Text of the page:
And The Woolly-Winner Is…

Thank you to all that voted, we had a great turn out which certainly helps distinguish clear winners and other voting trends. I hope some of you managed to find the time to read up on some of the volcanic features you’d never heard about and gained some insight along the way. So, without further…

The Woolly Mammoth-Sized Eruption Poll

Following on from Carl’s latest post on some unrest in Iceland, I wanted to gauge public opinion on who they thought was going to make the headlines proper rather than the usual clickbait nonsense from the bile-spouting tabloids. I hope recent misleading headlines haven’t swayed our visitors into voting for their latest scare stories! Try…

Signs and portents of Iceland – Revisited

When I planned to write this article about the current states of Iceland I only wanted to write about Katla and Öraefajökull. But, as things turned out a third volcano got my attention. In the end this article will be about how hard it can be for a layman to see what is important and…

The fall of Surtsey

In the previous post, we read about the birth of Surtsey. It was a famous eruption, which taught us how quickly and unexpectedly new land can form. We have since seen similar eruptions elsewhere as well. Nishinoshima is a small and isolated Japanese island, 1000 kilometers south of Tokyo. An eruption started just off its…

Surtsey – The Birth of the Modern World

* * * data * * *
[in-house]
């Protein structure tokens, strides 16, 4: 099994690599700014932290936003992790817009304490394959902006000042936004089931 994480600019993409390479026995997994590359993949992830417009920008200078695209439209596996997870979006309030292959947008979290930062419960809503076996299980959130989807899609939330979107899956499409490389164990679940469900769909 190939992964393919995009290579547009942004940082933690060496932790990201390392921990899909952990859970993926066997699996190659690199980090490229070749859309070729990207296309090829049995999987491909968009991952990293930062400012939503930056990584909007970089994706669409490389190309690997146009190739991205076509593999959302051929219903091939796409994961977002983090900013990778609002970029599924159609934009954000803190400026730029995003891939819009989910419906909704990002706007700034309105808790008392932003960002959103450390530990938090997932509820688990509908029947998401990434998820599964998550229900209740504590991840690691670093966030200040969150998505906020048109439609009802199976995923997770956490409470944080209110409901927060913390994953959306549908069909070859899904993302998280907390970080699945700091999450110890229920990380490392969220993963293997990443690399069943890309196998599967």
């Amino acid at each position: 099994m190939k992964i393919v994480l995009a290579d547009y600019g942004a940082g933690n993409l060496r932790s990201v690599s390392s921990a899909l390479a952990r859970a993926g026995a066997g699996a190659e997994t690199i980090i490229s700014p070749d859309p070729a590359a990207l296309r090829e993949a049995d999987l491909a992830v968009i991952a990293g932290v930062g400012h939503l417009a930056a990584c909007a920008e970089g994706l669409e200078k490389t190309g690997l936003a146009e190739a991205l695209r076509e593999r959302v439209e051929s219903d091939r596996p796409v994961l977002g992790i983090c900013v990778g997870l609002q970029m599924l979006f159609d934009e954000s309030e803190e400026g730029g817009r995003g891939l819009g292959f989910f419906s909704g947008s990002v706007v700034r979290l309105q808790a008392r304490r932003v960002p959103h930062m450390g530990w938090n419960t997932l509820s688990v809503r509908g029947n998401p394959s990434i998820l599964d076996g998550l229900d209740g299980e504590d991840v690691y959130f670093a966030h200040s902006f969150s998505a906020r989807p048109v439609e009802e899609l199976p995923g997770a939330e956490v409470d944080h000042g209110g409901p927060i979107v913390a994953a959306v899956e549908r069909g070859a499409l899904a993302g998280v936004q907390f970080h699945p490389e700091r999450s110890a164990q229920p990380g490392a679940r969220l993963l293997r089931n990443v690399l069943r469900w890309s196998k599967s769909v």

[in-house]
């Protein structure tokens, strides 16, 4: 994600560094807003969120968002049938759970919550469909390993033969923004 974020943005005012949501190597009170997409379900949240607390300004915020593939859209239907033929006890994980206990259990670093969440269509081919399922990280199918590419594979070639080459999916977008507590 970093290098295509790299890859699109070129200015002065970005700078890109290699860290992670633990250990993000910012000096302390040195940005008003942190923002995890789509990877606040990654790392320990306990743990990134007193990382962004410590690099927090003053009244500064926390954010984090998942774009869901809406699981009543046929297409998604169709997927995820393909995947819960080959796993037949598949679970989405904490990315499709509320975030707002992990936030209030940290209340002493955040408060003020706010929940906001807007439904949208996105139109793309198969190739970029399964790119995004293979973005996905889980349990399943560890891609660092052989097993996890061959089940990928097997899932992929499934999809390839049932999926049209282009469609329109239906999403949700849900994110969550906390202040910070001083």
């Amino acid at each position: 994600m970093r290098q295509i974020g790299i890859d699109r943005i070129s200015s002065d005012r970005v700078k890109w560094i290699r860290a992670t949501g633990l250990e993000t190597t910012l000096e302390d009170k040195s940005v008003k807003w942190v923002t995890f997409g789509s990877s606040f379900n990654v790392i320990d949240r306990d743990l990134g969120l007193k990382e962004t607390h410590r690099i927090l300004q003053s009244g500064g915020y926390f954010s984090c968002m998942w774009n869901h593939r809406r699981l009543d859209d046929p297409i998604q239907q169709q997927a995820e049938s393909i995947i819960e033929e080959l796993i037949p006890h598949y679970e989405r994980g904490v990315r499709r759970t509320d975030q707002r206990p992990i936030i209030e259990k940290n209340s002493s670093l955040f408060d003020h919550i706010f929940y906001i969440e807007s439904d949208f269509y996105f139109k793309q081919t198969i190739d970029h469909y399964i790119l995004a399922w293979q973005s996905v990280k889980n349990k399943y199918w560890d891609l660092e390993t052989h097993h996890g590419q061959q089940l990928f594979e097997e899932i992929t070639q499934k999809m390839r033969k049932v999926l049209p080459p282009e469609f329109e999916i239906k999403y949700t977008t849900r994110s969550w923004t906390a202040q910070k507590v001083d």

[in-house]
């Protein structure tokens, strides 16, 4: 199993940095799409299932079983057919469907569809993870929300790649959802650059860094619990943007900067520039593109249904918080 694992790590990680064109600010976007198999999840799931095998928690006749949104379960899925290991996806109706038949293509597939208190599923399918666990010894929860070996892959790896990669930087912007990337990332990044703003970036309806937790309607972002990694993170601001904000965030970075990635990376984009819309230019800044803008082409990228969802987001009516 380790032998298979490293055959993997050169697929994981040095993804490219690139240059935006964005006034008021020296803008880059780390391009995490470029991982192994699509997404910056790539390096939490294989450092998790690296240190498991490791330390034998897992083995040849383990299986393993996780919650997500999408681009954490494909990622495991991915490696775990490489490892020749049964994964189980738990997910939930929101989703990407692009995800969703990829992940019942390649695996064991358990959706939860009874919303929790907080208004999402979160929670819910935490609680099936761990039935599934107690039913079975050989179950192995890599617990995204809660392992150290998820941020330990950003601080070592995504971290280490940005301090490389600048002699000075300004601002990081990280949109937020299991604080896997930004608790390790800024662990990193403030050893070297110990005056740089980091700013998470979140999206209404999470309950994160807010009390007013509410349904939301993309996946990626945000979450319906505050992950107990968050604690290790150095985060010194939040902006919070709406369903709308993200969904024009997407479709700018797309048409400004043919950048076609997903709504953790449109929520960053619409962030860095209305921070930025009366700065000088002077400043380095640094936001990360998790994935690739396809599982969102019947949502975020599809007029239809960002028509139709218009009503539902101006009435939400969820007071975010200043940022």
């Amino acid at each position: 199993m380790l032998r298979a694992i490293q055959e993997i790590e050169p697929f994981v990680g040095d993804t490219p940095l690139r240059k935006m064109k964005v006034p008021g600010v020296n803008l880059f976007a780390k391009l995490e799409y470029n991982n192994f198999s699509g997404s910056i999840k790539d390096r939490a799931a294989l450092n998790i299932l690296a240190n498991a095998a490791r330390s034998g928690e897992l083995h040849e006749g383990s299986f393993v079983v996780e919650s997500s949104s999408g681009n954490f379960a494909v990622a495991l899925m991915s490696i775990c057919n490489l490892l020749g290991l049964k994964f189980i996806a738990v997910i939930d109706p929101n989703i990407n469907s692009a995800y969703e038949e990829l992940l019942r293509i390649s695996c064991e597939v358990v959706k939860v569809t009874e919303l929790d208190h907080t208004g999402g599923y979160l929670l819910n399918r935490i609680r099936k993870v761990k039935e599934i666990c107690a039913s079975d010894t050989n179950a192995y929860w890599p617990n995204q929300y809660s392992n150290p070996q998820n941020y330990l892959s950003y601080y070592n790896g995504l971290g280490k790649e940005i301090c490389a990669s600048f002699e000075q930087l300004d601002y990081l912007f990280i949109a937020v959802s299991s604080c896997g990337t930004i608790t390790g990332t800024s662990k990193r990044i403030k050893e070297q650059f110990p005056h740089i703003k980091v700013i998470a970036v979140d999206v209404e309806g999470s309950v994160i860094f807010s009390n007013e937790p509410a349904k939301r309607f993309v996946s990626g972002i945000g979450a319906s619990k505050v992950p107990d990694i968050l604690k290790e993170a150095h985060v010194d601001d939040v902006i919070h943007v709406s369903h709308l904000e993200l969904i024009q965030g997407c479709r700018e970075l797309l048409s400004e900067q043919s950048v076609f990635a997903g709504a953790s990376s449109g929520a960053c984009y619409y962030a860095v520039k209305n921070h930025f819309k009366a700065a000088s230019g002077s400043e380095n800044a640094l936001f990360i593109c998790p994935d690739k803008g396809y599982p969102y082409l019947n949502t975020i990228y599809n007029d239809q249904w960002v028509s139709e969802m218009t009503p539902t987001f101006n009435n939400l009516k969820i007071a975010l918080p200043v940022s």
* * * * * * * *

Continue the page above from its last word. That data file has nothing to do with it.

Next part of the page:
(A repost, originally written by Carl, November 13, 2013. The post has been expanded from the original.) Tomorrow, the fourteenth of November, will be the official birthday of Surtsey. In a way it was a triple birth. First of all it was the birth of the Island of Surtsey, it was also the birth of…

Kelimutu: the magic of colour

There is more to Flores. The island is spectacular in any case. The Portuguese explorers called it Cabo de Flores (Cape of Flowers) because of the red-flowered flame trees, dotted between the palm trees of the north coast. The landscape is varied, from low-land savannah to volcanic rain forest. It is not as wet here as…

Volcan de Fuego 2018

It is far harder to write about a large eruption when it is at home. Many of my readers know that Guatemala City is my second home, and that I have my family and relatives there. On top of that this hit’s home harder since my wife is one of the medical doctors fighting to…

When Pele comes to Puna

A Kilauea/Puna update has been appended at the end of the post Distance makes the heart grow fonder. Volcanoes are best loved from far away. The excitement of live lava is best viewed on a screen and not through the window. Of course, actual distance is good, but distance in time is also often deemed…

Kilauea: the lower Puna eruption of 1955

In Hawaiian folklore, Pele is vengeful and unpredictable. Her habitation is well known: Kilauea leaves little doubt about where Pele lives. But you never know where she may appear next. She shares this habit with Kilauea. It has a clear summit and all the action stems from there. But where the action will be next…

Puna 2018

Update May 8 No major changes. The lava pond in Kilauea is now reported as 220 meters down, and may still be dropping. The most recent images suggest it is still going down. Below 400 meters there would be a risk of ground water getting into the hole with phreatic consequences, but so far there…